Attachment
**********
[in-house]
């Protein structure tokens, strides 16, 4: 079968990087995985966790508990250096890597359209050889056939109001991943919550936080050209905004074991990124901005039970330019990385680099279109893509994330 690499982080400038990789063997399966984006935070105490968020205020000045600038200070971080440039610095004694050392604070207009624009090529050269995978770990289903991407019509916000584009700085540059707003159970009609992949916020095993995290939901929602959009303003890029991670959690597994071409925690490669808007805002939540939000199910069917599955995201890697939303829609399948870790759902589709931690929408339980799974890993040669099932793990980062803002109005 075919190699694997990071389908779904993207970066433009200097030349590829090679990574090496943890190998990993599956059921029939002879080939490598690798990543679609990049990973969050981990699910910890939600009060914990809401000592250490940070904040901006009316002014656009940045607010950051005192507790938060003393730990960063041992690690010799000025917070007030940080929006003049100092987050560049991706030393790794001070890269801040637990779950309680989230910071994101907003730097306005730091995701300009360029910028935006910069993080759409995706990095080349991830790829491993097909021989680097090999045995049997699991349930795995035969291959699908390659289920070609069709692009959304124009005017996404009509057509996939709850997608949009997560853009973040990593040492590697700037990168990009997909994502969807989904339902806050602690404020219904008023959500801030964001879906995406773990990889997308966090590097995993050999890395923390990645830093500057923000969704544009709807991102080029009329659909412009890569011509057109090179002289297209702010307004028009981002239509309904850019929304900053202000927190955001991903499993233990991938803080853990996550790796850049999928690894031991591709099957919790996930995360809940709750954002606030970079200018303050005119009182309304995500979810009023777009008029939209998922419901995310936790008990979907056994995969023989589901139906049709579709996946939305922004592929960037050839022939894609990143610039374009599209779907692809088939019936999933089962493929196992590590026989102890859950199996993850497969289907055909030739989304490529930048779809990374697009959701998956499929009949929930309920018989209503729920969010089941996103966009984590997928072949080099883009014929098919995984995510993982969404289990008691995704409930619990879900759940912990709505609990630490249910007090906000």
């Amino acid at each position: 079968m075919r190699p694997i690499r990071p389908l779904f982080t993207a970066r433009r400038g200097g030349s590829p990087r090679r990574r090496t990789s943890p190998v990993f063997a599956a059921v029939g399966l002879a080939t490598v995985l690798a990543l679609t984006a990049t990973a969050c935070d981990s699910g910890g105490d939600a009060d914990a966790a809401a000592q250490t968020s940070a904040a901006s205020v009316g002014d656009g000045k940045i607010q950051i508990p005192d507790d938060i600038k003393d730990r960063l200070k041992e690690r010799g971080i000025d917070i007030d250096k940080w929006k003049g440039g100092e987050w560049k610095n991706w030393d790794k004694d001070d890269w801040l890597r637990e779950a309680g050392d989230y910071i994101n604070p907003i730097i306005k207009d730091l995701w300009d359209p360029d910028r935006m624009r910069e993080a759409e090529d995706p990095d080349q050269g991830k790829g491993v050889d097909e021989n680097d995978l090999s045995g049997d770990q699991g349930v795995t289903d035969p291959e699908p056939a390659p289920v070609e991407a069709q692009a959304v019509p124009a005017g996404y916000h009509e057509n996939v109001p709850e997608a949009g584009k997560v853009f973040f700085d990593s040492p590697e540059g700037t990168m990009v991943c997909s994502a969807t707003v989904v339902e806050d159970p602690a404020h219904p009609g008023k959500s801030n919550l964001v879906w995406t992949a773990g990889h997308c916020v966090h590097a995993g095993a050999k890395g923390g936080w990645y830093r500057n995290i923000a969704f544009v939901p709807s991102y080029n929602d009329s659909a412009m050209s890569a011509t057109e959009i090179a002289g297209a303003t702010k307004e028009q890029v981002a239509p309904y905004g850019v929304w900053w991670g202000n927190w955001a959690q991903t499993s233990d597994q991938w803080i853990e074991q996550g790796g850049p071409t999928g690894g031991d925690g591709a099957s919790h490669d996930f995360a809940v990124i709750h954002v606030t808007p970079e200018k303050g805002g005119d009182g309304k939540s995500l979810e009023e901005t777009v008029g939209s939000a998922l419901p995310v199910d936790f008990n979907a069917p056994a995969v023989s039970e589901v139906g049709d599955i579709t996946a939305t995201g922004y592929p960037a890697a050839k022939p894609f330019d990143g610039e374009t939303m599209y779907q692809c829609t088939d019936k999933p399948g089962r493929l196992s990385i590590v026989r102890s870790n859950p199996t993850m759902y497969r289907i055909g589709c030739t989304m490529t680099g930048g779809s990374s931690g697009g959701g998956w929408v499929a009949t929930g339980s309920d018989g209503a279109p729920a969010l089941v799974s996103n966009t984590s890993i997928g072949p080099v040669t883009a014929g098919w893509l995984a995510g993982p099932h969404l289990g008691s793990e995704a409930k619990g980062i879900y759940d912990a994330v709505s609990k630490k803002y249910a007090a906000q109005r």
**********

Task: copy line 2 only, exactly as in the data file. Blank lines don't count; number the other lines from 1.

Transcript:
């Protein structure tokens, strides 16, 4: 079968990087995985966790508990250096890597359209050889056939109001991943919550936080050209905004074991990124901005039970330019990385680099279109893509994330 690499982080400038990789063997399966984006935070105490968020205020000045600038200070971080440039610095004694050392604070207009624009090529050269995978770990289903991407019509916000584009700085540059707003159970009609992949916020095993995290939901929602959009303003890029991670959690597994071409925690490669808007805002939540939000199910069917599955995201890697939303829609399948870790759902589709931690929408339980799974890993040669099932793990980062803002109005 075919190699694997990071389908779904993207970066433009200097030349590829090679990574090496943890190998990993599956059921029939002879080939490598690798990543679609990049990973969050981990699910910890939600009060914990809401000592250490940070904040901006009316002014656009940045607010950051005192507790938060003393730990960063041992690690010799000025917070007030940080929006003049100092987050560049991706030393790794001070890269801040637990779950309680989230910071994101907003730097306005730091995701300009360029910028935006910069993080759409995706990095080349991830790829491993097909021989680097090999045995049997699991349930795995035969291959699908390659289920070609069709692009959304124009005017996404009509057509996939709850997608949009997560853009973040990593040492590697700037990168990009997909994502969807989904339902806050602690404020219904008023959500801030964001879906995406773990990889997308966090590097995993050999890395923390990645830093500057923000969704544009709807991102080029009329659909412009890569011509057109090179002289297209702010307004028009981002239509309904850019929304900053202000927190955001991903499993233990991938803080853990996550790796850049999928690894031991591709099957919790996930995360809940709750954002606030970079200018303050005119009182309304995500979810009023777009008029939209998922419901995310936790008990979907056994995969023989589901139906049709579709996946939305922004592929960037050839022939894609990143610039374009599209779907692809088939019936999933089962493929196992590590026989102890859950199996993850497969289907055909030739989304490529930048779809990374697009959701998956499929009949929930309920018989209503729920969010089941996103966009984590997928072949080099883009014929098919995984995510993982969404289990008691995704409930619990879900759940912990709505609990630490249910007090906000």